Lenders will be more likely to help you come to an arrangement if you contact them before going into arrears. Therefore, do your best to contact them before you miss any payments if at all possible.

If you can not reach a solution with your lenders, your next step should be to consult a lawyer or credit counsellor. They can help you explore alternative solutions that may be available.

Common options to avoid mortgage arrears

Payment deferrals on mortgage loans

A mortgage deferral is a special agreement that mortgage owners can make with their bank when they find themselves unable to pay their regular mortgage payments. The deferral lasts for an agreed period, during which time you do not have to make any payments.

Once the period is up, you will once again begin paying your mortgage payments and will be responsible to pay off any missed payments and interest. Likely either your regular payment or amortization period will have to be adjusted as a result of the deferral.

If you expect financial hardships to be a temporary situation for you, a deferral can help you out in a pinch. If you are likely to continue experiencing hardships after your deferral expires, it might not be the best option for you.

Factors that financial institutions consider for eligibility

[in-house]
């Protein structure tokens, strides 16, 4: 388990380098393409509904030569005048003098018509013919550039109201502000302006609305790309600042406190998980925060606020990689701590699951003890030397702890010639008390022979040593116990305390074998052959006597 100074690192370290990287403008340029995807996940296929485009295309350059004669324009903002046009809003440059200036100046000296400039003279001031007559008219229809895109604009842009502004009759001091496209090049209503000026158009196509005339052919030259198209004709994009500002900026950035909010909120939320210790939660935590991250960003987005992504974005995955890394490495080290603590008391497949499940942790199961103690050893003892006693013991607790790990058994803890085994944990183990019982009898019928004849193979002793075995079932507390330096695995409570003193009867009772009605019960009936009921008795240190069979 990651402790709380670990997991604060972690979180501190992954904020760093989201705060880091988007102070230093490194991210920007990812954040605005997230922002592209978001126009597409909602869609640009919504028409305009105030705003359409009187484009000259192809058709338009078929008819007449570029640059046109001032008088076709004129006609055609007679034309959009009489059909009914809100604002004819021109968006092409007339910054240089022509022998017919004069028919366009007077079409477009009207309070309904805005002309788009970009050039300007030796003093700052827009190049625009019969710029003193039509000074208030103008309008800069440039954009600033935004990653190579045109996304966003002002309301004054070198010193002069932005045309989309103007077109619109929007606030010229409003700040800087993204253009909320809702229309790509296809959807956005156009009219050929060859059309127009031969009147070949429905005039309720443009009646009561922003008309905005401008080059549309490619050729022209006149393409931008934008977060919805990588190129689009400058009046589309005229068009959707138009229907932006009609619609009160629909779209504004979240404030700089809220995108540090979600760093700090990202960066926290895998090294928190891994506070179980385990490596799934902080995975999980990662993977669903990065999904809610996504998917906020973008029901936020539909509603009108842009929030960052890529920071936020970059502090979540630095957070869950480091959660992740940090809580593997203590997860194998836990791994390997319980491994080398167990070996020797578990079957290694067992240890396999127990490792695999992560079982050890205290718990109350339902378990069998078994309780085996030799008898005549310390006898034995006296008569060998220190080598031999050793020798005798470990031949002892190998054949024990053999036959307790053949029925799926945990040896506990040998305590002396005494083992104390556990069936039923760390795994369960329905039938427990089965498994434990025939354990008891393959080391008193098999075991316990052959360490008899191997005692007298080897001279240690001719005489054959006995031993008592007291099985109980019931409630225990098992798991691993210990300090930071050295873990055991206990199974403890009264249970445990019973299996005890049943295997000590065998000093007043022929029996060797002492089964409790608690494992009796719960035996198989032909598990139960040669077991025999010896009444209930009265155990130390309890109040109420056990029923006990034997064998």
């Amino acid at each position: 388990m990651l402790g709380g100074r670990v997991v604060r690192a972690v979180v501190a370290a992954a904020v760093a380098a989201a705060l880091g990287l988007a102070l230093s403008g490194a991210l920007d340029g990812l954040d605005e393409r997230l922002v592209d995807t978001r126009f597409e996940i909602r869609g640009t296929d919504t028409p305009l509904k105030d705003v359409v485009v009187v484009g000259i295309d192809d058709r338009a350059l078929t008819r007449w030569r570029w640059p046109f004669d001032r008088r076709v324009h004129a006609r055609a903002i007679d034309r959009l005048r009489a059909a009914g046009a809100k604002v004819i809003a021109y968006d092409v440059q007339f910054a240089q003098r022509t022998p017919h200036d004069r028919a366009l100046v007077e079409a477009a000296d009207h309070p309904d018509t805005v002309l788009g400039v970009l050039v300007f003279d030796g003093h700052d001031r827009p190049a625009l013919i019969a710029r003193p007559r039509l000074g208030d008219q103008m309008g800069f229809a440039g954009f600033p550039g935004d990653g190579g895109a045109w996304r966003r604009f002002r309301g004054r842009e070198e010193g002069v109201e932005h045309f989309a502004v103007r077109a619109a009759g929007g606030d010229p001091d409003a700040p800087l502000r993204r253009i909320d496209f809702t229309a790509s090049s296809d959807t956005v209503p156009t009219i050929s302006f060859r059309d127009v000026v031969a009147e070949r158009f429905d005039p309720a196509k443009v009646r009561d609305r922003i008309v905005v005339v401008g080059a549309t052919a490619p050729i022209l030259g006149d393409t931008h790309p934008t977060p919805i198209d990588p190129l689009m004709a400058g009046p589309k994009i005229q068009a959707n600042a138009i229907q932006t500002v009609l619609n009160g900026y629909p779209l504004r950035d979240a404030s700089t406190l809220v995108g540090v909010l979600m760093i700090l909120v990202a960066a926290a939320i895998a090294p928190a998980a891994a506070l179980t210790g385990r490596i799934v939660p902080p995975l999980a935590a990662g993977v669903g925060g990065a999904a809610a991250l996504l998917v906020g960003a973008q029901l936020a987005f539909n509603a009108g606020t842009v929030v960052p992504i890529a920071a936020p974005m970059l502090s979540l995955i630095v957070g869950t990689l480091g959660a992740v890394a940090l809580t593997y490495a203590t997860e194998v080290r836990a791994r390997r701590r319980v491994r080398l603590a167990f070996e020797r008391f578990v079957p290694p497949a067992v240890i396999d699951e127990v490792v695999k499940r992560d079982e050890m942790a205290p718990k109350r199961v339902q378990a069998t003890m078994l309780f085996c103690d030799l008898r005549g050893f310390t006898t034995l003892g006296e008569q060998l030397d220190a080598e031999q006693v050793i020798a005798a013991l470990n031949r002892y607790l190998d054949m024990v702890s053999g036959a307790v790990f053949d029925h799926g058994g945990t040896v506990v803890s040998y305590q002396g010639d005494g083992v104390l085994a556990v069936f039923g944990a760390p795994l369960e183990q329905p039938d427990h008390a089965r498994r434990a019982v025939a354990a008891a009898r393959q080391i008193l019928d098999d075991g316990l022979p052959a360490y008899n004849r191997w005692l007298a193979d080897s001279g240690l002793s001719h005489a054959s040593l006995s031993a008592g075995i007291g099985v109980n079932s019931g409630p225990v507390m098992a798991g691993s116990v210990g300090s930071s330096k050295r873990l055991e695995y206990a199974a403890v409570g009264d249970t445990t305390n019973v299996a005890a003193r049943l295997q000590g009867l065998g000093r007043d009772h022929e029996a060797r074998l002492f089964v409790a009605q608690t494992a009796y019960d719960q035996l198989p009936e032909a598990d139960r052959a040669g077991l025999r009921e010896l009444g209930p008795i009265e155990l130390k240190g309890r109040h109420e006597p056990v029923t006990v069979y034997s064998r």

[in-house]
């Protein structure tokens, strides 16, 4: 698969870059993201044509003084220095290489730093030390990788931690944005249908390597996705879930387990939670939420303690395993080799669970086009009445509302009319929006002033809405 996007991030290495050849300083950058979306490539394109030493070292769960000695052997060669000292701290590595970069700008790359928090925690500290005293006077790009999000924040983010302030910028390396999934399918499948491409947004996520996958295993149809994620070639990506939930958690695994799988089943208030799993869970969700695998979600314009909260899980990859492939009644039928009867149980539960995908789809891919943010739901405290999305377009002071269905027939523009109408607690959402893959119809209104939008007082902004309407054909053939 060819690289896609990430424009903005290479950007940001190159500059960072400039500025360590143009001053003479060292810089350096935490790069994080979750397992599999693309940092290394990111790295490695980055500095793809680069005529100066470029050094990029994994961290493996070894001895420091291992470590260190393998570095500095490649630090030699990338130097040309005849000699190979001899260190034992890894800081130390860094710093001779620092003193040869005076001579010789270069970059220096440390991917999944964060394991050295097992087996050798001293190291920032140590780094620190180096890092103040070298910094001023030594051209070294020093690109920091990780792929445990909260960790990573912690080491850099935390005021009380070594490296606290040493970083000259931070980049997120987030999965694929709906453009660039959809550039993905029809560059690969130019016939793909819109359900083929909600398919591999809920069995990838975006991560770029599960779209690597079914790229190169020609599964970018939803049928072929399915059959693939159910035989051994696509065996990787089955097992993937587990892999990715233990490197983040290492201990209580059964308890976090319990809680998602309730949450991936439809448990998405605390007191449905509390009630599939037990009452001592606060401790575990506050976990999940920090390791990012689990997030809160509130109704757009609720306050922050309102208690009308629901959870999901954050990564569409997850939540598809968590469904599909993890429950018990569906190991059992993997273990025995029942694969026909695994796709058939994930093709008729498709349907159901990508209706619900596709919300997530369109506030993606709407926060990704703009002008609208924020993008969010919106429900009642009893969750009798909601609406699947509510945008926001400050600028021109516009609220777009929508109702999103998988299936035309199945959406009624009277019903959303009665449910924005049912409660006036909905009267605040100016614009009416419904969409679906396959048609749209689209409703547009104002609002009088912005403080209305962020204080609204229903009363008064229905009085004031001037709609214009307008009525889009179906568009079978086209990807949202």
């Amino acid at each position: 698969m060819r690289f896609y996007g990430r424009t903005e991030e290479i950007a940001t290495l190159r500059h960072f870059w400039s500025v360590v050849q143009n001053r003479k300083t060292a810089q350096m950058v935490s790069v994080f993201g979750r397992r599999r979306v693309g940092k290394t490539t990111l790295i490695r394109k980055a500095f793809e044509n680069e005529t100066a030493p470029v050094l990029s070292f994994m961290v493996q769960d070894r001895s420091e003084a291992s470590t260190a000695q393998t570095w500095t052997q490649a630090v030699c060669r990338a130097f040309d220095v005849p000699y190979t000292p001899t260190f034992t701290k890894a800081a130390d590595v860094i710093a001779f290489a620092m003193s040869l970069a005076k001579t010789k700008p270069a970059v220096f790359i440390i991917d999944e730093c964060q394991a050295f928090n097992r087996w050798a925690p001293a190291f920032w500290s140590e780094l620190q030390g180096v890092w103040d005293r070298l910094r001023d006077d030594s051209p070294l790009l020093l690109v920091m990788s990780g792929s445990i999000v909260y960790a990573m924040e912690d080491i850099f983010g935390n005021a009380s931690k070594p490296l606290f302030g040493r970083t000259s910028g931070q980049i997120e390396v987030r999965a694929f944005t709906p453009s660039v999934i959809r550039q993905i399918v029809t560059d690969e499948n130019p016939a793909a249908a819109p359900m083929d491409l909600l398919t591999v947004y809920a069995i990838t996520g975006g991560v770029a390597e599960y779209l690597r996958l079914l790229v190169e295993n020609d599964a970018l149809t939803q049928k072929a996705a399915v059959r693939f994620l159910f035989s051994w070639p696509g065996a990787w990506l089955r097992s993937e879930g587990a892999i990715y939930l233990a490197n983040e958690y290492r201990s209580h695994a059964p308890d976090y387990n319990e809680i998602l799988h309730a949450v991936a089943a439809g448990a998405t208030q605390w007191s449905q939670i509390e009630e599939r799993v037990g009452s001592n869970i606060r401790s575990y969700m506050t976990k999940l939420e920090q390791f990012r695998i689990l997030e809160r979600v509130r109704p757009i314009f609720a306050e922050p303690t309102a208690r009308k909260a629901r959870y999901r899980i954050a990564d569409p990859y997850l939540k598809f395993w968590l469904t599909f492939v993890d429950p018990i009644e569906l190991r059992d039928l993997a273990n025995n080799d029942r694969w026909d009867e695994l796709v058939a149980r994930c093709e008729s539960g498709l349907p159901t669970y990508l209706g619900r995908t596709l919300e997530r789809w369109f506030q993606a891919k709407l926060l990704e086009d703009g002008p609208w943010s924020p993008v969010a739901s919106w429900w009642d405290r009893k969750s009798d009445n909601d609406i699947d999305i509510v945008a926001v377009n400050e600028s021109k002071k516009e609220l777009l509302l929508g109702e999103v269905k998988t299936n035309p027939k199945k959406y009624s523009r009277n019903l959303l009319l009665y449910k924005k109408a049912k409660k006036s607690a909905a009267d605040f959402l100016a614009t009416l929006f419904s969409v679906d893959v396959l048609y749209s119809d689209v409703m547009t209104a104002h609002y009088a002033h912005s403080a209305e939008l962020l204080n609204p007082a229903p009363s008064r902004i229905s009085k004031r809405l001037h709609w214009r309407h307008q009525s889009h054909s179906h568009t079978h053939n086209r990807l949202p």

Some of the factors that financial institutions consider when deciding if you are eligible for a mortgage deferral include:

  • Are you or your family unemployed due to the pandemic, or have you suffered a significant loss of income as a result of the pandemic?
  • Is your mortgage insured or uninsured?
  • Is your mortgage in otherwise good standing?
  • Is the property your principal residence or not?

What to expect from a deferral

Payment deferrals can affect your mortgage in a big way. The effects of a deferral can impact your payments, your interest, and your mortgage principal.

If you defer your payments, you are effectively keeping the same principal value on your mortgage while it accrues interest. At the end of the deferral, you will still need to pay the same amount plus any additional interest.

The bank will collect your deferred interest after the fact by adding it to your mortgage principal, which is then used to calculate your future interest payments. In effect, this means after your deferral you may actually pay interest on interest.

Some mortgage plans include the payment of property taxes into their regular bills. Some deferrals will allow you to defer your property tax payments along with your mortgage payments. Other plans will require you to keep paying property tax while on deferral.

Additionally, your municipality may offer property tax deferrals.

Extending the amortization period of your loan

By extending the amortization period of your loan, you are essentially agreeing to pay it out over a longer period of time in return for a lower regular payment. Depending on your situation, you may be able to extend out to a limit of 25, 30, or 40 years. The exact length available will differ between insured mortgages and uninsured mortgages.

Remember that the longer your period, the longer you pay interest. This option may allow you to save on payments but can add up to thousands of dollars in interest.